Is the Lifetime ISA as good as it sounds?

The chancellor has just delivered his eighth Budget, and the big news is the introduction of the Lifetime ISA. Now, for the first time, there is an ISA that can be used to purchase a property and save for retirement, with a generous 25% top-up from the government. But the devil is in the detail…

How the Lifetime ISA could benefit you

The principle appears to be pretty simple: for every £4 you save, the government will give you £1. There is an annual limit of £4,000, and if you saved that much the government would top it up to £5,000.

The amount of money that can be contributed to an ISA each tax year is increasing to a cumulative £20,000 in 2017, so if you pay £4,000 into it, you can only put £16,000 into other ISAs.

It is separate to a cash ISA and stocks and shares ISA, so you can contribute to all three in the same tax year. As with existing ISAs, contributions are made from taxed income and withdrawals are tax free. Available to anyone between the ages of 18 and 40, it is portrayed as a way to “help young people save flexibly for the long-term throughout their lives.”

The Lifetime ISA has two purposes: it can be used to purchase a first home (Help to Buy ISAs can be merged into the Lifetime ISA) and for retirement.

The fine print

The government top-up only happens until the owner reaches the age of 50, and withdrawals can be made tax-free from the age of 60. If you want to withdraw money before the age of 60 for any reason other than purchasing your first home, you will pay the government back its top-up and an additional 5%. There is also a minimum of 12 months from when the ISA is opened to when withdrawals can be made with the government top-up.

By comparison, a pension has no age limit on when contributions can be made or receive tax relief – even children are eligible – and money can be released from the age of 55. Untouched pensions also sit outside of a person’s estate so are exempt from inheritance tax, but ISAs are not.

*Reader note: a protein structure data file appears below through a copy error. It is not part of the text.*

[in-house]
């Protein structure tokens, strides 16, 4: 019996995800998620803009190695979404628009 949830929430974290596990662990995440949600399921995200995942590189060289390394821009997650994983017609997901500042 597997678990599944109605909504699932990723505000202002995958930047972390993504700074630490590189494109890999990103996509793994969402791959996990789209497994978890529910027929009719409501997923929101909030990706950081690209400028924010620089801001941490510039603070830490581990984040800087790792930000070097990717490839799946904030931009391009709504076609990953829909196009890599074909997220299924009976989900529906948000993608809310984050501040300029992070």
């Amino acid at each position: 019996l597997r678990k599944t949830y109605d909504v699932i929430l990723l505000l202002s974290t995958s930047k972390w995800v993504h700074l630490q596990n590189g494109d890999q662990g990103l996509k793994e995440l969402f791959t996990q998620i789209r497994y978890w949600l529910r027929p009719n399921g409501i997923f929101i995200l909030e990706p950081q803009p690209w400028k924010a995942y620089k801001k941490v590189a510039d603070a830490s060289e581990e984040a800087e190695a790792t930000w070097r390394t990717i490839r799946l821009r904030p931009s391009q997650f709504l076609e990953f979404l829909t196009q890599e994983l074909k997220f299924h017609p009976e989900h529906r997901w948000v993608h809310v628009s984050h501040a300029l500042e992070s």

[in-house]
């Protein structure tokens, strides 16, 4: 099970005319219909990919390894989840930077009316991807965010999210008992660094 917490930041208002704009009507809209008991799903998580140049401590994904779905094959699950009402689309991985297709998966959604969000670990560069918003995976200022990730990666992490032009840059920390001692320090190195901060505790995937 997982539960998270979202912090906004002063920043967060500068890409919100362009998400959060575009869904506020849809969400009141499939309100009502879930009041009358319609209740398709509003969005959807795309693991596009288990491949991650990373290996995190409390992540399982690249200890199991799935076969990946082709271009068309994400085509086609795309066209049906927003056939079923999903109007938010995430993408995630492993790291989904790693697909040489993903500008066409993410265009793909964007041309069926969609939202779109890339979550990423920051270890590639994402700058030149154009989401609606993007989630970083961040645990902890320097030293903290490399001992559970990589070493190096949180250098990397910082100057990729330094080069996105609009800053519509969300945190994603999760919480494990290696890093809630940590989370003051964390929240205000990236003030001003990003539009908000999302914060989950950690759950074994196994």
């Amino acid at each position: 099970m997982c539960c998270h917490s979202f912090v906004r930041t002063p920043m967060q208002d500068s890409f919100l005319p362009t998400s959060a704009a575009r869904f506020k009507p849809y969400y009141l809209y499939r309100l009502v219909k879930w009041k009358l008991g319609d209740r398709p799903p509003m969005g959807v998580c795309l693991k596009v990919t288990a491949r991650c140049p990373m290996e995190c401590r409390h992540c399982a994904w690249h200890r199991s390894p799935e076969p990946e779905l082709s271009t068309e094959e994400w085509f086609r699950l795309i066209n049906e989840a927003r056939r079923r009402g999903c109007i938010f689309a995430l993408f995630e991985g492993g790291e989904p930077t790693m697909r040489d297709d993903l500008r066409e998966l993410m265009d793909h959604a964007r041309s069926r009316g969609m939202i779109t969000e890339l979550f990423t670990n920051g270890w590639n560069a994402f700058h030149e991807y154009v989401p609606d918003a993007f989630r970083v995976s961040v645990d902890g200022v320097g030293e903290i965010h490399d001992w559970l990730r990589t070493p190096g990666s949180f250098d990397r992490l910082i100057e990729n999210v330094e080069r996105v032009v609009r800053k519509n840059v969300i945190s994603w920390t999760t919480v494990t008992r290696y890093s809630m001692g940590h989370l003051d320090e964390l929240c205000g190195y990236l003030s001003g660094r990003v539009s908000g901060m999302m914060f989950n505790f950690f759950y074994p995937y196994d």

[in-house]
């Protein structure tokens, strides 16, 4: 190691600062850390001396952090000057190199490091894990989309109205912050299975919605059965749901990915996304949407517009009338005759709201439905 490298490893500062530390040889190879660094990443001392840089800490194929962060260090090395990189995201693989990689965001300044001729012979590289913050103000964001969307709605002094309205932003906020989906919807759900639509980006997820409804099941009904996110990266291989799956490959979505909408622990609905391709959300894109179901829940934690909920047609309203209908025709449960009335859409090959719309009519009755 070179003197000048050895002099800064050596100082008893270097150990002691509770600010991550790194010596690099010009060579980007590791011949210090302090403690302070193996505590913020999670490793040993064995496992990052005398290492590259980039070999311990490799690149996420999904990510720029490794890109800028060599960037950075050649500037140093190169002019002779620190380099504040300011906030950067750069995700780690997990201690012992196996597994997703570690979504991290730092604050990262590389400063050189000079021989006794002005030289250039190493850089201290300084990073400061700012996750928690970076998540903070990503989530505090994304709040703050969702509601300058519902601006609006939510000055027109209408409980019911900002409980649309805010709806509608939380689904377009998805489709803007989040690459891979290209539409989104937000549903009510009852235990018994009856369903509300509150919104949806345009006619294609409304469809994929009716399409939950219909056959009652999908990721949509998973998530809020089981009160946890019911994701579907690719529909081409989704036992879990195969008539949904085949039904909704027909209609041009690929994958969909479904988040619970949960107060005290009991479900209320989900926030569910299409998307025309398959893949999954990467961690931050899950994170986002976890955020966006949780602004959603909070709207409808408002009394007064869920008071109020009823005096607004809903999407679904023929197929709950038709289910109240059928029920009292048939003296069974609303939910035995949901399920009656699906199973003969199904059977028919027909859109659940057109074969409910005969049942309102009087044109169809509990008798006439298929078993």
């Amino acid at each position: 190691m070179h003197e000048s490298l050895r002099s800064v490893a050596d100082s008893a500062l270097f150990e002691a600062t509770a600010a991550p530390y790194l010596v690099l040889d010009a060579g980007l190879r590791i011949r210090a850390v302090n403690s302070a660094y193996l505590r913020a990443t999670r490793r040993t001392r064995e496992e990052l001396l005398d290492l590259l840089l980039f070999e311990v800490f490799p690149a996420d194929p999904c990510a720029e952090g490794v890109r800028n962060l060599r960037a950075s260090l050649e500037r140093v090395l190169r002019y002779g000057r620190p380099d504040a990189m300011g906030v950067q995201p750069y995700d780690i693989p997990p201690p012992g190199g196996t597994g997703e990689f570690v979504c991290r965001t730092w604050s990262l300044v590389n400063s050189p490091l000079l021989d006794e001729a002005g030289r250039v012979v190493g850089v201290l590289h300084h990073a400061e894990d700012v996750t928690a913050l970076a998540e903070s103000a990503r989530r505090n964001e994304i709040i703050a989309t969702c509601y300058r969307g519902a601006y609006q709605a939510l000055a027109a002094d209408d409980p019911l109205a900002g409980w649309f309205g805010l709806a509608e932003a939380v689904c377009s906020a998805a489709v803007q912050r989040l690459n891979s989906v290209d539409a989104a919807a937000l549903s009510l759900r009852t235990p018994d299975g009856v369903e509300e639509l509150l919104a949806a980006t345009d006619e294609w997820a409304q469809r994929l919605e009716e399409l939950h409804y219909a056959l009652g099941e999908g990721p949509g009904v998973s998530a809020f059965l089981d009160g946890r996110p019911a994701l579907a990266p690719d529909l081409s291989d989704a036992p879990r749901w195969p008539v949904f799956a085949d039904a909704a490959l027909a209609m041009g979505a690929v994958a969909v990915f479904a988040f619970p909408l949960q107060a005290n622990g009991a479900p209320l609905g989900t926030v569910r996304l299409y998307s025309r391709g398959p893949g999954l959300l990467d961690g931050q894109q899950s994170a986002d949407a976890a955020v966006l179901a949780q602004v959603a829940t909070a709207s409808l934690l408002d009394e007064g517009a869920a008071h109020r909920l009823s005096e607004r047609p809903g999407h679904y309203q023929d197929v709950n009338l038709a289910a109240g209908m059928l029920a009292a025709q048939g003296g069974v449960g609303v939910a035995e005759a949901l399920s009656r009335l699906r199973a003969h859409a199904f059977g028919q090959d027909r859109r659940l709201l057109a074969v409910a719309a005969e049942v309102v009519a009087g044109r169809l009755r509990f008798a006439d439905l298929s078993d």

The top-up is paid as a lump sum at the end of the tax year, not in monthly instalments. The government is also going to work with the industry to decide how people can save additional funds – this could include still paying in beyond the age of 50, for example. There may also be further events that enable the account holder to withdraw the money without sacrificing the bonus.

Finally, the money can be withdrawn in full if a person is terminally ill, regardless of their age.

The bottom line

As it isn’t competing with pensions, the Lifetime ISA is a welcome addition that could incentivise more people to save, especially as it allows flexibility but also encourages people to leave the money alone for the long term.

Although stated to be a product to help the young, it could also be popular with the better off, as the government top-up is a generous bonus that does not apply to cash or stocks and shares ISAs.

Further details are expected in the autumn, but until then, this could be a home run for the chancellor if enough people see value in it.

Add new comment

Call 0800 304 7288 for a friendly chat about your pension

Important Information

Tax treatment depends on your individual circumstances and may be subject to change in the future.

The details provided in this article are for general information only and are in no way deemed to be financial advice. All of the material is correct as of the publication date, but could be out-of-date by the time you read the article. For our latest information and news, please see our articles section:

We are really looking forward to reading your comments. Before you start writing, please just remember that everything you write will be displayed publically – including your name. Not sure what sort of thing you can write, and what sort of things you should avoid? Please have a quick read of our social rules for guidance.

Back to top